There are various forms of business structures. You can trade as a sole proprietor, assuming absolute rights, responsibilities, benefits, and downsides. Similarly, you can strike a partnership deal or incorporate a company alongside like-minded partners.
If you opt for a business partnership, you should have a comprehensive contract outlining the rights and responsibilities of each partner. That way, you’ll keep confusion at bay and have a formal framework to settle arising disputes.
Discover what a partnership agreement entails and the key aspects to include in the agreement.
Essential Aspects of a Partnership Agreement
A partnership agreement or article of partnership is a written contract highlighting business practices and contractual obligations of business partners. The document clearly defines the partners, their responsibilities, and ownership stakes in the business.
- Financial Contribution
- Dispute Resolution
- Exit and Entry Clause
- Death or Incapacitation
- Duration of the Partnership
Articles of partnership may be unique across the board but cover specific issues. They contain the following key aspects:
A partnership requires substantial capital because you’ll need money to start up, pay utilities, buy stock, and reimburse staff. A financial obligation clause highlights how much each partner will raise for the capital and accruing expenses.
Although cash forms most contributions, skill sets, assets, and securities could also form valuable capital contributions. Generally, a partner’s contribution will determine their ownership percentage and how much everyone will part ways with when the company dissolves.
A business requires intensive labor input to stay afloat. For this reason, your agreement should define the partners’ duties, specifying key roles, decision-making abilities, shared responsibilities, and hierarchy. The clause should also determine the steps to solve performance-related conflicts in the business.
Businesses worldwide aim to make profits, and partnerships are no exception. After trading consistently, you’ll make some profit, but how will you share it? Therefore, it would be best if you decided beforehand how much each partner will draw from the business proceeds.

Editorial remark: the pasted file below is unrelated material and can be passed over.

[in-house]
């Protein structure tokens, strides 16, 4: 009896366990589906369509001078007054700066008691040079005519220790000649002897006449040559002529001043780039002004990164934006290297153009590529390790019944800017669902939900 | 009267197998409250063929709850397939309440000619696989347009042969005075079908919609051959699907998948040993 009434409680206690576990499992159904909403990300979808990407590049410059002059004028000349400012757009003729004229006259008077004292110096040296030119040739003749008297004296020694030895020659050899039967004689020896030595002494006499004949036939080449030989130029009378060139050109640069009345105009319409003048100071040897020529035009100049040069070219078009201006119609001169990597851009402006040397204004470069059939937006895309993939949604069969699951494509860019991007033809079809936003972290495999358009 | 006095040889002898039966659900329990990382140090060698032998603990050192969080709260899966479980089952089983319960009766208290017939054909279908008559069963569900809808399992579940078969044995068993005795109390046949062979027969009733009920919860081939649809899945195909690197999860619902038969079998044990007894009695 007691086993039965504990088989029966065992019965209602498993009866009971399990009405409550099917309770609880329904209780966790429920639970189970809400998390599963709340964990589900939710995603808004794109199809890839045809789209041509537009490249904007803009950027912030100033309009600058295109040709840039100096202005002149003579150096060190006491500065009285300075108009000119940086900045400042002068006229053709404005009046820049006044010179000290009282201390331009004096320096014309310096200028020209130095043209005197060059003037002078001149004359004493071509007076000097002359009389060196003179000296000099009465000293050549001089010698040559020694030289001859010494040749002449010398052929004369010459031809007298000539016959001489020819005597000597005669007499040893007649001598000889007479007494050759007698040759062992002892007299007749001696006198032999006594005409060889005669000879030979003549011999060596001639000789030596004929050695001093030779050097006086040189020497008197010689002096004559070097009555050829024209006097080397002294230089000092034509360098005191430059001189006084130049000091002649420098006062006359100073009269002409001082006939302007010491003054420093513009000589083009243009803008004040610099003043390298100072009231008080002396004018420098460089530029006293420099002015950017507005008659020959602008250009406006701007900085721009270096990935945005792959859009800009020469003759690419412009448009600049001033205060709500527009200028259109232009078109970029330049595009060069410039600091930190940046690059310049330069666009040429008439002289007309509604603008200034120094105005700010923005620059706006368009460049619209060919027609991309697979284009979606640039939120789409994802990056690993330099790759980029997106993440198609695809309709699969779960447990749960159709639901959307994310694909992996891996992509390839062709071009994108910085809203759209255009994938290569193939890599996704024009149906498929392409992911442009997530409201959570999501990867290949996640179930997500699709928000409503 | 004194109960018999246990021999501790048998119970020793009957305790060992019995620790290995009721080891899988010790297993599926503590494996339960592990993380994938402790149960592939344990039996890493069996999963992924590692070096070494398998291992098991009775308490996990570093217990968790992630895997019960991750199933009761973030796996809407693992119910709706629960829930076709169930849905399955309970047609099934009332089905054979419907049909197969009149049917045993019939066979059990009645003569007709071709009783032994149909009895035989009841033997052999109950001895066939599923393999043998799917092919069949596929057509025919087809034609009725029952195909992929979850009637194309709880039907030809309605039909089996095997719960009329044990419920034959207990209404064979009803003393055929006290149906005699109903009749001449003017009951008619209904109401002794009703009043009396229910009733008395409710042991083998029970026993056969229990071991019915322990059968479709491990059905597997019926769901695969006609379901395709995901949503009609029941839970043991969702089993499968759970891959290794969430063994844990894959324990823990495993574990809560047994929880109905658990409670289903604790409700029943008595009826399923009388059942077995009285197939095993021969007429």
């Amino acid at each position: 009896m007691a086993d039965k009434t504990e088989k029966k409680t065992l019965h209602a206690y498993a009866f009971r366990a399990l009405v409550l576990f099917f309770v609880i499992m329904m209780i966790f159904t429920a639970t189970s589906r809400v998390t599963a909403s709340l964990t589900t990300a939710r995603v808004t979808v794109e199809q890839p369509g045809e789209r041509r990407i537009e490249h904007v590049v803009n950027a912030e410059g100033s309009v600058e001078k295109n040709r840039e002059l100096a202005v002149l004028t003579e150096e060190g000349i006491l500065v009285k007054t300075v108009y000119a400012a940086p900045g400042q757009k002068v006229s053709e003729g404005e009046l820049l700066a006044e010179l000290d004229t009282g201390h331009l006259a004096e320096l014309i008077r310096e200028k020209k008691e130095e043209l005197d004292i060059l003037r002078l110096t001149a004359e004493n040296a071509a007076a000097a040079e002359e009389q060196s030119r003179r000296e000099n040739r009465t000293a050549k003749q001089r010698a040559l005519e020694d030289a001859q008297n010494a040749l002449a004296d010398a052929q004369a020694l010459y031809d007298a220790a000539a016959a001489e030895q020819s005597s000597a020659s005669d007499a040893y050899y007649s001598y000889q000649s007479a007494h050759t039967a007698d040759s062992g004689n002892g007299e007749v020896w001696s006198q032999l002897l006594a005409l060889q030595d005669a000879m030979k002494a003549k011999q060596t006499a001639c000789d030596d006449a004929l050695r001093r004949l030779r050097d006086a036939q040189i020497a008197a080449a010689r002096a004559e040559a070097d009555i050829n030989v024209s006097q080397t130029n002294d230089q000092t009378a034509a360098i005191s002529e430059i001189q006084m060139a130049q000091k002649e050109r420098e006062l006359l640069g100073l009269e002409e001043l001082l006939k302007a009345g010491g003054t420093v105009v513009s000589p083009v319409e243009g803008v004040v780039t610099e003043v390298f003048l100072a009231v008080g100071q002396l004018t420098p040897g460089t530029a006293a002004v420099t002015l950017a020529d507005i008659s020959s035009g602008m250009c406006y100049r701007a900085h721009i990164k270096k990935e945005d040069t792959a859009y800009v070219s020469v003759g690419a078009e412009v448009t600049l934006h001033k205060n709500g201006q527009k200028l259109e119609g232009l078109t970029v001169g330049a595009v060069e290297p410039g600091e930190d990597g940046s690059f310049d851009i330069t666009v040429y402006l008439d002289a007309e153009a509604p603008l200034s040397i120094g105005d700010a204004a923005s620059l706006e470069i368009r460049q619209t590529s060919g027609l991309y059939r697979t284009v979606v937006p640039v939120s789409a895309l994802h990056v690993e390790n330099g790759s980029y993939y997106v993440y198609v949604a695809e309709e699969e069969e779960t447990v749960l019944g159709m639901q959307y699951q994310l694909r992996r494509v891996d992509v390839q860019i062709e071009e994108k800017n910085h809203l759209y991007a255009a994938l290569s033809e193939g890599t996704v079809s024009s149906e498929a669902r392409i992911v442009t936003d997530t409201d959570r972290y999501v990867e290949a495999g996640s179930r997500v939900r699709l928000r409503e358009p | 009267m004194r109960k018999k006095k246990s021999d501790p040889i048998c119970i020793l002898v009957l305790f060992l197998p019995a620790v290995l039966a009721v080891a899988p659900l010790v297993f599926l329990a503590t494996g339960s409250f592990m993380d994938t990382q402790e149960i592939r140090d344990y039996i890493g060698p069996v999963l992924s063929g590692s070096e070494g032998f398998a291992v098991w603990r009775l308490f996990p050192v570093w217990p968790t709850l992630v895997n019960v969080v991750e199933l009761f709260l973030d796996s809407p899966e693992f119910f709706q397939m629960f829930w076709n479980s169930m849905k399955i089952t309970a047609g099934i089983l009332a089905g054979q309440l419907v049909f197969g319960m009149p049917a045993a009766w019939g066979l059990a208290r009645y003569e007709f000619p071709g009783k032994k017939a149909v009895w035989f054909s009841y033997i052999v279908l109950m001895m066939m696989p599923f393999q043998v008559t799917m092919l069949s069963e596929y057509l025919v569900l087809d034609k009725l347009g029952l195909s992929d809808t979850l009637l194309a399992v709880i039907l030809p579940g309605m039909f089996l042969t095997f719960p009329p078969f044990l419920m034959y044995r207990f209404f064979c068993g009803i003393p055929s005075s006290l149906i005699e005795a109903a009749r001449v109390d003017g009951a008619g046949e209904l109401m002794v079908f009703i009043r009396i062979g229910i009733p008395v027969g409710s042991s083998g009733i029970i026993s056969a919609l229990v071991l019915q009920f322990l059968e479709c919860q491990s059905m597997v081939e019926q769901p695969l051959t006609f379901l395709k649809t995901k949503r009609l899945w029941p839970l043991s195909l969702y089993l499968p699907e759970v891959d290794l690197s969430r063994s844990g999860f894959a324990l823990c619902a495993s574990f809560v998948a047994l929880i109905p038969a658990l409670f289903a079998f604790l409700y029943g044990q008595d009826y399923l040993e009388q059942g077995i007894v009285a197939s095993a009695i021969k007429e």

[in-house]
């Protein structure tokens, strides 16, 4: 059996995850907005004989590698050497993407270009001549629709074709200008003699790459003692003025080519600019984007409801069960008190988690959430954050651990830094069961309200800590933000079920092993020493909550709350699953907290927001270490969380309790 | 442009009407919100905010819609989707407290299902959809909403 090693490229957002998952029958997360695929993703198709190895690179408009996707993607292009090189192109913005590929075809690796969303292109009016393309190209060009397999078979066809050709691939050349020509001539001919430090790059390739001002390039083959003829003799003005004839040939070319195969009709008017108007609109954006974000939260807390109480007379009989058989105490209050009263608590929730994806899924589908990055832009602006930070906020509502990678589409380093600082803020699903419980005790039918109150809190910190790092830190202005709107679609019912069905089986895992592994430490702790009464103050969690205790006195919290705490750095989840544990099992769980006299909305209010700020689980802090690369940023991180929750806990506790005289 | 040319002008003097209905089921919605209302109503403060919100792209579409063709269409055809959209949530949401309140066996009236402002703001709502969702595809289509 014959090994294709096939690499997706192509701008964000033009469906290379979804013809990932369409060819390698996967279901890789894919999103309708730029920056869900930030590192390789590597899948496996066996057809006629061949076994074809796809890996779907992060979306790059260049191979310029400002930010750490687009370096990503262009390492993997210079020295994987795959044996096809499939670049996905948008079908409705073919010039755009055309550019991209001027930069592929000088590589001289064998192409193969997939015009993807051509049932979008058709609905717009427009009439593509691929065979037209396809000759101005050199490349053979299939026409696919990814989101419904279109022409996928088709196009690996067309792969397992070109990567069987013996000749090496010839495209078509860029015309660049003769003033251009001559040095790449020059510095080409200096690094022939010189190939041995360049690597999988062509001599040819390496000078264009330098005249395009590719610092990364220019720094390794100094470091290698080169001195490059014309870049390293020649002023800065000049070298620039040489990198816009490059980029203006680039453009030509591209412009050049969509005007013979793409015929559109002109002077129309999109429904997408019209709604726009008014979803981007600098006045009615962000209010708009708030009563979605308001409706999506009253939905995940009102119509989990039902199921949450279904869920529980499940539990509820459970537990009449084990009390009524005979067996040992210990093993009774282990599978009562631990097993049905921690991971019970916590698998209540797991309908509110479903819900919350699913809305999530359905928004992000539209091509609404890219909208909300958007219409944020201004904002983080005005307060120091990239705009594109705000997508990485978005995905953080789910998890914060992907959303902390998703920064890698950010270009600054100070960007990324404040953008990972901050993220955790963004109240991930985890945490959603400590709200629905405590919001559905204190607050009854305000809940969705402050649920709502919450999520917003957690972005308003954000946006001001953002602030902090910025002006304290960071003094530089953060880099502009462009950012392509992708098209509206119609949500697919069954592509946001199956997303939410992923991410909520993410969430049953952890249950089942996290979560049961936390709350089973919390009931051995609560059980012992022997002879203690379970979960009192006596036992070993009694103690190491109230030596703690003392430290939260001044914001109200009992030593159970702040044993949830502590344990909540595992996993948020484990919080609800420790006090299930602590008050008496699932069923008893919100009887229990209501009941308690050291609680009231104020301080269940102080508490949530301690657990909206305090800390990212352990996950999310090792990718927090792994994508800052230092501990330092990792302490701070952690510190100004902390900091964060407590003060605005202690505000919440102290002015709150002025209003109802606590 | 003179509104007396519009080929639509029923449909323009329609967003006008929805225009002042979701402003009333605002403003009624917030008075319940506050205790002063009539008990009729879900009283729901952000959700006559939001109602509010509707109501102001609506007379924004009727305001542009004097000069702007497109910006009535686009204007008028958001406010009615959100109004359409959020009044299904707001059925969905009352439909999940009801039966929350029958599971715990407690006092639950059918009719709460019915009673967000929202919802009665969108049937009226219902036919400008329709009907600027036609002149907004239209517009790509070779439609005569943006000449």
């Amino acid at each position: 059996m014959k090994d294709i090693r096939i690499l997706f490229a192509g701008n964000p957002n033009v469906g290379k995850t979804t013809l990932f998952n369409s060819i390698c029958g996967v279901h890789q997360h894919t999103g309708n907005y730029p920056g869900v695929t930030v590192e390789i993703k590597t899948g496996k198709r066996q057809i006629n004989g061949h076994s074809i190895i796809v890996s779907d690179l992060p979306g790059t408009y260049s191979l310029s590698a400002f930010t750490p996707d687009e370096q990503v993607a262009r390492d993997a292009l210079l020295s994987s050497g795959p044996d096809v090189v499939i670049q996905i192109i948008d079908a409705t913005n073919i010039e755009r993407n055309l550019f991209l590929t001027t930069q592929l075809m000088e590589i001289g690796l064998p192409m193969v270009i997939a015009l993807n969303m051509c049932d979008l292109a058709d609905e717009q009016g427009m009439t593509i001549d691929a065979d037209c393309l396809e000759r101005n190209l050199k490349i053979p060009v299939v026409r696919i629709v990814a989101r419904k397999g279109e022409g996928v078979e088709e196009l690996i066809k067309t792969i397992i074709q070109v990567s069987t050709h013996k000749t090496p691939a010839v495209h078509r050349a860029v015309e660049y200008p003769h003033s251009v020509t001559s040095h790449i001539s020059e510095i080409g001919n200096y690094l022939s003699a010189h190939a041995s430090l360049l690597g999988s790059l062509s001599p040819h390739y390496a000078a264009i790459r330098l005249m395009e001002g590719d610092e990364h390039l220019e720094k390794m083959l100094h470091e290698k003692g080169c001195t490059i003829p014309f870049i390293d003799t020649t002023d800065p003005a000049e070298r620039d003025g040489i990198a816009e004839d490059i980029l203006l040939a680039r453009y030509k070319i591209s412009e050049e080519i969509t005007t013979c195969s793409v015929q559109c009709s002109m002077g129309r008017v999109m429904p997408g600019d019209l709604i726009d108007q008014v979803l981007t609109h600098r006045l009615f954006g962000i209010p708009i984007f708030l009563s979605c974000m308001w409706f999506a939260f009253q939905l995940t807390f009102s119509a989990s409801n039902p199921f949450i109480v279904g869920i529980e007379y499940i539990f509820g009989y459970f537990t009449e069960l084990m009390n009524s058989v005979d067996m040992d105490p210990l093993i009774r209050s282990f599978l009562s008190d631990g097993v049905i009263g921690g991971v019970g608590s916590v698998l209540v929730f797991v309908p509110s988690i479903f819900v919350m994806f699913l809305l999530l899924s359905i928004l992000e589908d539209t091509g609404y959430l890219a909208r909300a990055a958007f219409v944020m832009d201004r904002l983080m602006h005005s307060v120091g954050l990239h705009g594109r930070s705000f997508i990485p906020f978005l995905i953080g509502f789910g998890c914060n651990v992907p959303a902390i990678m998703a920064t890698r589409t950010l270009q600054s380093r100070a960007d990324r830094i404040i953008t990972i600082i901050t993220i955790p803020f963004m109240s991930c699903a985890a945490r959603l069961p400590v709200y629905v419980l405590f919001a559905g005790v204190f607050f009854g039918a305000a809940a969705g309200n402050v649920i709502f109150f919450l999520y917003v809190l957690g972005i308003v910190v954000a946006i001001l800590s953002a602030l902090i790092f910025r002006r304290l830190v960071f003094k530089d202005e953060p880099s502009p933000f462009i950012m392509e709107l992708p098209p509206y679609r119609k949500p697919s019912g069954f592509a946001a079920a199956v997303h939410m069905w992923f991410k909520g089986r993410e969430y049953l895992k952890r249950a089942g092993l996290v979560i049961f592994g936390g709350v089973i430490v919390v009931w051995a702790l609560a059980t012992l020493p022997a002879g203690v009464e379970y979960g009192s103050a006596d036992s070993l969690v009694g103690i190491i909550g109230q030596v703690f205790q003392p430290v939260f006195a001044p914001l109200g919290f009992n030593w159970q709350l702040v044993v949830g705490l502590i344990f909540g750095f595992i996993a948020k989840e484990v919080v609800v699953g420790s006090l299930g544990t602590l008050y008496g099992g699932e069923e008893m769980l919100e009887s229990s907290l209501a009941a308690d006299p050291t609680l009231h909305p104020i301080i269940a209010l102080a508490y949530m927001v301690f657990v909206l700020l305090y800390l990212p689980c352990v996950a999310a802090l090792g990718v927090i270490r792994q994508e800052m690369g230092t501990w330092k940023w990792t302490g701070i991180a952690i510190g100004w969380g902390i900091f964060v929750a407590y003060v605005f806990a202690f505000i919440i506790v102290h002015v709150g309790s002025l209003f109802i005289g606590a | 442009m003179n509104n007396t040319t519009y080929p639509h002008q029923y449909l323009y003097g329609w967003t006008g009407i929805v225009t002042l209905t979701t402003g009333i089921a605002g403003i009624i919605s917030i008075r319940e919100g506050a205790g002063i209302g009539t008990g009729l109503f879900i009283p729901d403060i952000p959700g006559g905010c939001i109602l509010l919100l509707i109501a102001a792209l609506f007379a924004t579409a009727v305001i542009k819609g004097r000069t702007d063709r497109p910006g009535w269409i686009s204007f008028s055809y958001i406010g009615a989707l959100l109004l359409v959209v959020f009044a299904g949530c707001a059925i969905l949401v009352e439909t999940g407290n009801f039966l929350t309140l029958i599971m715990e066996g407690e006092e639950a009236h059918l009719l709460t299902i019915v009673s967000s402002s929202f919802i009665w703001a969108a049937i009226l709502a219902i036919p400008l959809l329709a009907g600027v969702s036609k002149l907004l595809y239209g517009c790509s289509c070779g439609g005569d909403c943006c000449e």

Many partners exclude dispute resolution from their agreements. However, a good agreement should elaborate on how you’ll handle partner disputes. For instance, you can hire an arbitrator or delegate the task to an advisory board. Whatever method you choose, ensure you capture it in the contract for future use.
A partner may decide to quit the business to explore other opportunities. An exit clause should therefore be in place to prevent unexpected gaps following the exit. On the other hand, you should also have an entry clause outlining how to admit new partners, how they’ll be paid, and their responsibilities when joining the business.
Articles of partnership should specify the rules for handling the death of a partner. A common practice is maintaining a life insurance policy designating co-partners as potential beneficiaries. Alternatively, you can adopt a buy-sell agreement allowing for the business valuation and sale.
Most partnerships operate for an unspecified duration. However, you can deviate from the norm and design a business life cycle. You can then dissolve the business, having operated for the specified duration or after achieving a milestone
An unclear partnership agreement or its absence may affect business performance. That’s why you should draft the vital document before starting your business. Although drafting a partnership agreement can be complicated, an expert can help you streamline the process. Begin by acquiring a tailor-made partnership agreement at Forms. Legal today.